A lot changes when the Galactic Federation takes over your planet and institutes martial law. With Rick Sanchez out of the way after his surrender on the season 2 finale, the Federation moved in to set up shop on Earth. Rick and Morty season 3 opens in this new dystopian paradigm, wherein the Smith family find themselves living on a government stipend of pills under the watchful visual aperture of their robotic minder. While this new world order apparently suits Jerry just fine (he wasn't doing much in his old life anyway), Beth finds profession (and thus herself) rendered obsolete by the Federation's advanced medical technology.

Before the Federation's takeover, Beth was an accomplished horse surgeon. She went into work every day and held the noble hearts of horses in her gloved hands. She was a majestic healer. On "The Rickshank Redemption," Beth laments this loss of meaning in her life between sobs and sniffles: "Don't deify the people that leave you. You'll end up a horse surgeon in a world controlled by aliens whose medicine keeps horses healthy forever. Horses live longer than tortoises now. Is that what you want for yourself?"

It's obvious that Beth derives a great deal of her self worth from her job. That's why she takes it so personally any time Jerry suggests that horse surgery isn't real surgery, or that horse surgeons aren't real surgeons. Beth is so distraught by the new reality in which she finds herself living that she literally breaks down into a sobbing mess at the dinner table. When the Federation ended horse surgery, they might as well have ended Beth — but even this loss of purpose isn't the worst thing that's ever happened to her.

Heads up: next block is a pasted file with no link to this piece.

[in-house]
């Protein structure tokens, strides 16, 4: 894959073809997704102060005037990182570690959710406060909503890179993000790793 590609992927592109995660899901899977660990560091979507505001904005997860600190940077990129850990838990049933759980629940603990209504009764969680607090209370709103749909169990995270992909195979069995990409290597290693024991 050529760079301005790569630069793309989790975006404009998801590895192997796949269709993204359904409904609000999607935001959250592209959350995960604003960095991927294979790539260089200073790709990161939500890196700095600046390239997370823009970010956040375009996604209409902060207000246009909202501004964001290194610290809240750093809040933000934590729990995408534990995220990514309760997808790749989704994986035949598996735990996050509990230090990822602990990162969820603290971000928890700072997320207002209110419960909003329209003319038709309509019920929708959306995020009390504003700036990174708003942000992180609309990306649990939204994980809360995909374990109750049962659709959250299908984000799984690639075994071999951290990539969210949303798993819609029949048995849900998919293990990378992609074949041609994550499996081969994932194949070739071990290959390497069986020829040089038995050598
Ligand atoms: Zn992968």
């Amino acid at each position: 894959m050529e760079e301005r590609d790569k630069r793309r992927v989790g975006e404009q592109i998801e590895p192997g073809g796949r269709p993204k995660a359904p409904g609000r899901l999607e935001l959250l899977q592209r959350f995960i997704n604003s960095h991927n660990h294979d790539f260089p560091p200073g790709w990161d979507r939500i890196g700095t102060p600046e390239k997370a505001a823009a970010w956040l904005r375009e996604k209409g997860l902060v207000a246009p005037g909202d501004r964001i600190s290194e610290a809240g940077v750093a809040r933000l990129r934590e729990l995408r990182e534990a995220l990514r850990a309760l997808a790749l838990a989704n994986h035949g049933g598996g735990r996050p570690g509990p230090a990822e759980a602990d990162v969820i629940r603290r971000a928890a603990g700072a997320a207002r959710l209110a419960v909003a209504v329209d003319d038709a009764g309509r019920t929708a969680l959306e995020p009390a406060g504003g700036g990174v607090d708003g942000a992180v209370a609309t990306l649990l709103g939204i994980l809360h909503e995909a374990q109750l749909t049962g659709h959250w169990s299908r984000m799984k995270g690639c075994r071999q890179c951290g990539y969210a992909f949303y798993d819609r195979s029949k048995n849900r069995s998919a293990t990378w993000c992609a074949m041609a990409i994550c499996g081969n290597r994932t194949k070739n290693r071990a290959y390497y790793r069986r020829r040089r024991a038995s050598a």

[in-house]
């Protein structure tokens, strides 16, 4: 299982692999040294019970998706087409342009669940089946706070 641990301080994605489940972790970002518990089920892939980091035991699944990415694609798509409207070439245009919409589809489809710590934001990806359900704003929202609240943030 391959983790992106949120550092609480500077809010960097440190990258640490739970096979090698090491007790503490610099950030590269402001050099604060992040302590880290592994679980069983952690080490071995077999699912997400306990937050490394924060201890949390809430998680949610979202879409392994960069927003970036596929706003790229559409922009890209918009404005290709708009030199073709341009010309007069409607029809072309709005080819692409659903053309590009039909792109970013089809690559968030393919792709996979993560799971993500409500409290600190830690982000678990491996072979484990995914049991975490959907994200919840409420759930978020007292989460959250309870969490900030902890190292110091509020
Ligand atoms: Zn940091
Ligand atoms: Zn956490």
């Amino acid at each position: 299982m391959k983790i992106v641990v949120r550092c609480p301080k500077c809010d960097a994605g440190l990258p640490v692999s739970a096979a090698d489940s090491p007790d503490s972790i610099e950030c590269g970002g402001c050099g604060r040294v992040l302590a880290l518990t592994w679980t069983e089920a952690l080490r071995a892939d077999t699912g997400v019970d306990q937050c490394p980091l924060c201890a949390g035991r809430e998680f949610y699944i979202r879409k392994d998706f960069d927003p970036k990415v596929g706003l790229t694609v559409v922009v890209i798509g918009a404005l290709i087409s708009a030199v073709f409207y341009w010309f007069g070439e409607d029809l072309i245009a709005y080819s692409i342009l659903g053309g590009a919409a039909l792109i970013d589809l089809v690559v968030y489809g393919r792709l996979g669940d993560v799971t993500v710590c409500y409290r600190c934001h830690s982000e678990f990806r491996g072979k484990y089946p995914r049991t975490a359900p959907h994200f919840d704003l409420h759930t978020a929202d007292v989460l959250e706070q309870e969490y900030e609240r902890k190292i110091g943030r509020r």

Beth's father abandoned her

Beth's abandonment issues are the inciting incident for the entire series. Without Beth's daddy complex, it's safe to say there would be no Rick and Morty. Such is the extent of the psychological damage caused by Rick's 20-year absence from his daughter's life. (It may also be an important clue pointing to a particularly dark Rick and Morty theory about Rick's reasons for leaving Beth and his wife.)

Fear of losing her father again — and the complementary need to please him — drives just about every one of Beth's decisions and actions. She regularly risks her children's lives just to keep her father around. Every time Rick traps an alien child molester with space AIDS in their garage or turns himself into a pickle to avoid family therapy, Beth finds a way to dig her head further in the sand about the dangers of staying close to Rick Sanchez. When Rick and Jerry come into intractable conflict, Beth kicks her husband to the curb to make room for her father. Jerry has to move out of his own house and watch his father-in-law adversely possess his family, just so Beth can feel secure in Rick's love. Beth's actions are certainly unkind, but they're entirely motivated by what happened to her in the past. That's some deep-seated trauma right there. 

The season 4 premiere of Rick and Morty did show some growth in this area. When we catch up with the Smith family, Beth has clearly set some boundaries with her father. Rick now has to ask nicely if Morty would like to go on an adventure with him, and Morty is free to decline. This kind of accommodation would have been unthinkable only a few seasons ago. Will it last? Overcoming serious abandonment issues is a process. We'll have to wait for the second half of season 4 to find out if this one continues... processing. 

Because of its enduring impact on her day-to-day life, Rick's 20-year abandonment is the worst thing that's happened to Beth on Rick and Morty.